Whether hopping planes to the next Crankworx stop or posting up at Retallack Lodge, Micayla Gatto never stands still for long. Photo: Margus Riga

Micayla Gatto Moments of Progress

Micayla Gatto is a professional mountain biker.

She’s also a professional artist, professional broadcaster, professional traveler, professional online persona, and could legitimately be a professional musician. Some weeks she’s the face of Crankworx as their roving field reporter. Other days she’s simply crashing at my house between sponsor meetings and travel obligations. I’m lucky to call Micayla one of my closest friends, and even I have trouble keeping straight what she’s actually working on. To put it extremely mildly, Micayla—or “Mickey”—is an anomaly, and one very busy lady.

Tall and powerful-looking, with the obvious physique of a top-level athlete, the 29-year-old Vancouver, BC native is also a two-time Canadian national champion, a nine-time World Cup contender, scored a fifth-place finish at the 2012 Mont Saint Anne World Cup, and podiumed in multiple disciplines at numerous Crankworx events. But making it as a privateer was a struggle—she was never on salary, and so worked multiple jobs and lived with her mom to save money for racing. Yet she made it happen.

Then, in 2014, while on course practicing for the Windham World Cup, Micayla suffered a severe crash that injured her hip and shoulder, and gave her a serious concussion. She took all 2015 off to heal, reflect and consider her priorities. Eventually, she decided to retire from racing.

Since then, Micayla’s career has evolved from racer to bourgeoning media mogul, broadcasting her part in award-winning videos. She’s hilarious, and her intelligence often shines through in her humor. When she’s not in hyper-focused drawing mode, she’s usually making everyone around her laugh.

“Toward the end of my racing career, I was more interested in my friends getting good results and just shredding the tracks with them,” she says. “I really quit for three reasons: My head and the associated recovery, I missed tapping into my creativity, and really I wanted to help people and be around people.”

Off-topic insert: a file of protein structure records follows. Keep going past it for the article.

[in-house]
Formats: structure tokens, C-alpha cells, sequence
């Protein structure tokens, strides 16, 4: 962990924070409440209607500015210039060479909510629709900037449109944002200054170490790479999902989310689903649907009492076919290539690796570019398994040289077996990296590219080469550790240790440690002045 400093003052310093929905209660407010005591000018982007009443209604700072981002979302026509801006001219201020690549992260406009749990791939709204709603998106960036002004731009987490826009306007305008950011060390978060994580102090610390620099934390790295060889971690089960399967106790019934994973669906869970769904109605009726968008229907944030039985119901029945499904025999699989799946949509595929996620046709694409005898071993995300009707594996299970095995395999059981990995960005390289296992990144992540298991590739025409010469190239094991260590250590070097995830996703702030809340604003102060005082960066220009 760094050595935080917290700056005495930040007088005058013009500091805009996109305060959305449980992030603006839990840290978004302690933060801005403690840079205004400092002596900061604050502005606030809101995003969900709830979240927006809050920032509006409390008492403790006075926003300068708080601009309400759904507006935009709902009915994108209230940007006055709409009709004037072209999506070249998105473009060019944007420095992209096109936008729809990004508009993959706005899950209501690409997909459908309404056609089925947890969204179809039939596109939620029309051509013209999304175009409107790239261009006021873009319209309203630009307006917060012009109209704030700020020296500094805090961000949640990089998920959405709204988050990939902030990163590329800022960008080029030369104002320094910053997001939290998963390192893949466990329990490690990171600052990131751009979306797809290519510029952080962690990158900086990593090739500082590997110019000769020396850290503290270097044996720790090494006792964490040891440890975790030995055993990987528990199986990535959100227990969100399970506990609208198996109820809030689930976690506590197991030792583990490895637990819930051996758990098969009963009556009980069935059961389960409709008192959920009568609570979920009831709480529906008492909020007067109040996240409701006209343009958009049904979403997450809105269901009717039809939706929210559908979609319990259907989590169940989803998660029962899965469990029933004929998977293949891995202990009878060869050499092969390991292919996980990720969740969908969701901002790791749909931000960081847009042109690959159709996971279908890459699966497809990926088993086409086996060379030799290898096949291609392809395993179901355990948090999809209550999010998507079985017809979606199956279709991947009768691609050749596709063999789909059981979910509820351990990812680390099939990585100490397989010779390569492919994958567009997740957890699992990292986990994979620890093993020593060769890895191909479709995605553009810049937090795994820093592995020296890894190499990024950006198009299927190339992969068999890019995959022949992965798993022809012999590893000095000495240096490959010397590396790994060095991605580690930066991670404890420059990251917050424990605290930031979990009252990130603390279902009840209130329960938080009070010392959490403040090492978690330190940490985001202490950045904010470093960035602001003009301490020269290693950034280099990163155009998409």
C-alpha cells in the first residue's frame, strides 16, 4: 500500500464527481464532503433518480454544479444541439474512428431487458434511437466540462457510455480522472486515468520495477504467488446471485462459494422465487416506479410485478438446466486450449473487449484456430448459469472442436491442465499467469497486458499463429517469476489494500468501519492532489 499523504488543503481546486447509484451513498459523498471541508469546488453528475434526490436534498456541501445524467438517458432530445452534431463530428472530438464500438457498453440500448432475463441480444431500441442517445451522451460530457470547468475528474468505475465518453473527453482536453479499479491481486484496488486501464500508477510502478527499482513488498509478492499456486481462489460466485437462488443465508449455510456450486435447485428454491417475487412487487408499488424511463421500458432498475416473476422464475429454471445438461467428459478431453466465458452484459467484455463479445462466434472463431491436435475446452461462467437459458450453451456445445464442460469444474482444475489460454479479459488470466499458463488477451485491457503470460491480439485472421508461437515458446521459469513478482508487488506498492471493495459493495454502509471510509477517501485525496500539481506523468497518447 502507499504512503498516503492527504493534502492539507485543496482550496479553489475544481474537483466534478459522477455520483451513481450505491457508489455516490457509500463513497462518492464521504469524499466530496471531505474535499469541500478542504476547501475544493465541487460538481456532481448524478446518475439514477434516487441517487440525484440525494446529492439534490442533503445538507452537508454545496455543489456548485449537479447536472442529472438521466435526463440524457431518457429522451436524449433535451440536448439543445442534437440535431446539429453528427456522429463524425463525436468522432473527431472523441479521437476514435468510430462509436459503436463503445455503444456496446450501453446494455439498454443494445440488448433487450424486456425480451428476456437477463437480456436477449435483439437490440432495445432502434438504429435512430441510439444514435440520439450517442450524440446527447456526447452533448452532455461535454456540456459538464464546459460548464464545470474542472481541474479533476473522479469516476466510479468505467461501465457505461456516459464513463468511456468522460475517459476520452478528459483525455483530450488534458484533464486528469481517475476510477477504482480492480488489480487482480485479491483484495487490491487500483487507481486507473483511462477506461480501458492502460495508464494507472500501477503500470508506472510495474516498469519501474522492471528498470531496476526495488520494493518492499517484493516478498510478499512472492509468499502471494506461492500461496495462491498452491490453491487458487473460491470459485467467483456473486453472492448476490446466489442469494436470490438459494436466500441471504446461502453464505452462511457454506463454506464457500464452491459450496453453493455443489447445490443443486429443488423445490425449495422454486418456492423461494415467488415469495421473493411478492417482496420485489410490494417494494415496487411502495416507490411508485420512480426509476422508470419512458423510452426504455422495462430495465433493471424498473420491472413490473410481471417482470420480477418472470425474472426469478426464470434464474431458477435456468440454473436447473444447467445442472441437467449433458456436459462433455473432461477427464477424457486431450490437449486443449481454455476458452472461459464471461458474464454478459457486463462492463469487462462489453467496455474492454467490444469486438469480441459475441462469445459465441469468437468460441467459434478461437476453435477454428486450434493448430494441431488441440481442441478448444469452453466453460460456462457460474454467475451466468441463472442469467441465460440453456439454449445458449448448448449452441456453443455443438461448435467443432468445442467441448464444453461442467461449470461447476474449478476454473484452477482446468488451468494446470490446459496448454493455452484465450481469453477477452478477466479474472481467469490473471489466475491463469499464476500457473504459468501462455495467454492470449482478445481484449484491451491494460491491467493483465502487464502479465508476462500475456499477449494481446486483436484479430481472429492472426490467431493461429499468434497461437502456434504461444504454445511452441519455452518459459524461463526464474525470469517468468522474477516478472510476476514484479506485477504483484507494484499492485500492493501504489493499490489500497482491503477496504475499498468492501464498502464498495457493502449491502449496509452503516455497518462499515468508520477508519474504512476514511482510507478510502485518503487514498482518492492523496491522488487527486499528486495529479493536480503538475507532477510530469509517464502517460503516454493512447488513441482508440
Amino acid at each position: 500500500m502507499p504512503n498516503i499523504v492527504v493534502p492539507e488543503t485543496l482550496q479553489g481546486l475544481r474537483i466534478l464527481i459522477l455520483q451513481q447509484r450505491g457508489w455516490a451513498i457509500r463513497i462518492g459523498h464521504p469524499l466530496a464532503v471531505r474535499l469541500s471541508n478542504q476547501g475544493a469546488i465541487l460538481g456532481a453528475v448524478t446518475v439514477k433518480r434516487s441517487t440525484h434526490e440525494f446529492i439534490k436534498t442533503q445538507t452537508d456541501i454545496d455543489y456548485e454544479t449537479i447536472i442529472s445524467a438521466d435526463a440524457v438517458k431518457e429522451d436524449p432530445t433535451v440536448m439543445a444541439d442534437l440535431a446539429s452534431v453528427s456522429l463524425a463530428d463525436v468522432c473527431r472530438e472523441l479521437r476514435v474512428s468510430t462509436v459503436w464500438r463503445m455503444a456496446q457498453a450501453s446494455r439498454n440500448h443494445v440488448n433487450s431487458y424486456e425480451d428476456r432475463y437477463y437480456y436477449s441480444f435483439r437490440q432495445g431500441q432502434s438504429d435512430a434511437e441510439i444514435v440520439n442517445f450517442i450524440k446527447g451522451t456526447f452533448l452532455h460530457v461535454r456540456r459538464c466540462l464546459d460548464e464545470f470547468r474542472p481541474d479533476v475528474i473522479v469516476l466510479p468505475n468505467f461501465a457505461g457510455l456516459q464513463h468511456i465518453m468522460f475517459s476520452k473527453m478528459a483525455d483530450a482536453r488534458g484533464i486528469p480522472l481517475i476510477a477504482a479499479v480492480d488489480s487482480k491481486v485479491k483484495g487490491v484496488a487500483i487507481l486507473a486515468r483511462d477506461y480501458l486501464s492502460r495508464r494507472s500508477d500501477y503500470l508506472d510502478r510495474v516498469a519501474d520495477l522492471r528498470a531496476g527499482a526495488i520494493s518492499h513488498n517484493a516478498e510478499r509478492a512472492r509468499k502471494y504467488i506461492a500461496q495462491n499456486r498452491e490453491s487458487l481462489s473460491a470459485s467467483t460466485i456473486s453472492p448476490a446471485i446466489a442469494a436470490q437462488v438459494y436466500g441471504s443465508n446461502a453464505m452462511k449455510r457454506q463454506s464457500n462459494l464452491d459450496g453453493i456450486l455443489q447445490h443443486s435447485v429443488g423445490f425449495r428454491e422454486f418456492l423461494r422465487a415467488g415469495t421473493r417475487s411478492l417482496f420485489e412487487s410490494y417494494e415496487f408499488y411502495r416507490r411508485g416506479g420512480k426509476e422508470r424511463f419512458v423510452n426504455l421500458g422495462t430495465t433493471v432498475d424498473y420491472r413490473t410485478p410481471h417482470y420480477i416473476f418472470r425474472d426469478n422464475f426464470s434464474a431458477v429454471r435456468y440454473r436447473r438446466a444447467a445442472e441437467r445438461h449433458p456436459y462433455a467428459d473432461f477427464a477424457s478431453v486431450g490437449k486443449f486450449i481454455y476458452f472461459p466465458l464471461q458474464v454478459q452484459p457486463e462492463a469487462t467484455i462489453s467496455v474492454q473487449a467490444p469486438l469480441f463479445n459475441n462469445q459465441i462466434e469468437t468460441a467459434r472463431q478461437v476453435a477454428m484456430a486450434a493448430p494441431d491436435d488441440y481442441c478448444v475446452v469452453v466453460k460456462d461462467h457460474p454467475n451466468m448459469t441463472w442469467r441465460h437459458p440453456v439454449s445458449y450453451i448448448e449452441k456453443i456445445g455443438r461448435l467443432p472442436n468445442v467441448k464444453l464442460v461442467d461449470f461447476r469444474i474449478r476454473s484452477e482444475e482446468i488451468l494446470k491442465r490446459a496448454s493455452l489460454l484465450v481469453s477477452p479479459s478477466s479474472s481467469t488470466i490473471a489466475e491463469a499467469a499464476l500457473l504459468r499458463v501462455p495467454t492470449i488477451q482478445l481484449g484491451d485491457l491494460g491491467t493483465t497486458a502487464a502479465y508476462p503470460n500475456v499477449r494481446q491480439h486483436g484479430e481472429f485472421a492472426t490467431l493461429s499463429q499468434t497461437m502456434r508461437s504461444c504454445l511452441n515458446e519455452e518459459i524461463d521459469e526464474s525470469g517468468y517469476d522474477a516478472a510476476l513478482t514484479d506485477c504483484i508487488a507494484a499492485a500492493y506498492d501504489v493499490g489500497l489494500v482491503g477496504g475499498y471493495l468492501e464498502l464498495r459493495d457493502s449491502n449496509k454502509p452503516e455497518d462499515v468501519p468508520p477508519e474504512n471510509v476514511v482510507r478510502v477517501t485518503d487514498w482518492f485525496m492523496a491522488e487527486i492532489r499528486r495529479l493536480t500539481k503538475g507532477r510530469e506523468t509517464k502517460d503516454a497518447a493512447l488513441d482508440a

During the fall of 2016, Micayla and good friend Lacy Kemp posted up at Retallack Lodge to shoot “Intersection.” The short film went on to win Banff Mountain Film Festival’s Best Mountain Sports Film, a validation for all the hard work and long days. Photo: Bruno Long

With a head full of ideas, Micayla’s next logical step was to bring them to life in the form of videos, photo essays and editorial pieces. Doing so, however, wouldn’t be easy. In 2016, Micayla was picked up by Diamondback, but being new to creating media content, with only a small salary and no budget, she struggled with how to bring her ideas to fruition.

“I hadn’t proved myself, so it was hard for people to trust me with my ideas,” she says. “As a media rider, no one is going to do the work for you. You create the ideas. You create the pitches. You organize everything yourself. I didn’t know how to do it. I was winging it.”

Micayla managed to put together projects for GoPro and amass plenty of quality footage, but she couldn’t afford to get the work produced into usable projects. This put her in a tough position with Diamondback—she had the ideas, they wanted the content, but the lack of funding meant they were at a standstill.

Knowing her potential and wanting to showcase her talent, in the fall of 2016 I sold a pitch to Red Bull for a project called “Intersection,” a video short telling the story of Micayla’s crossover from art to sports. I wanted to prove to Diamondback she was worth having on the team, so we built “Intersection” around her riding abilities and beautiful artwork. Blending the two, however, took some tinkering. Due to the complex nature of mixing artwork and motion, the project was incredibly time-intensive and wasn’t going to be released until sometime in 2017, which meant more delays in producing content for her lead sponsor. Despite seeing teasers for the project, Diamondback dropped her from their team in early 2017.

By February 2017, Micayla was at a low point. She had moved to Sweden in the fall of 2016 to pursue a relationship, but the long winter and dark days were taking their toll. “I will admit that I went through my racing career being naturally good on bike,” she says. “I never had to hunker down and work my ass off, and in hindsight I’m kind of pissed about it because I never learned [to do so]. It wasn’t until 2017 that I realized no one is going to give me anything unless I bust my ass for it.”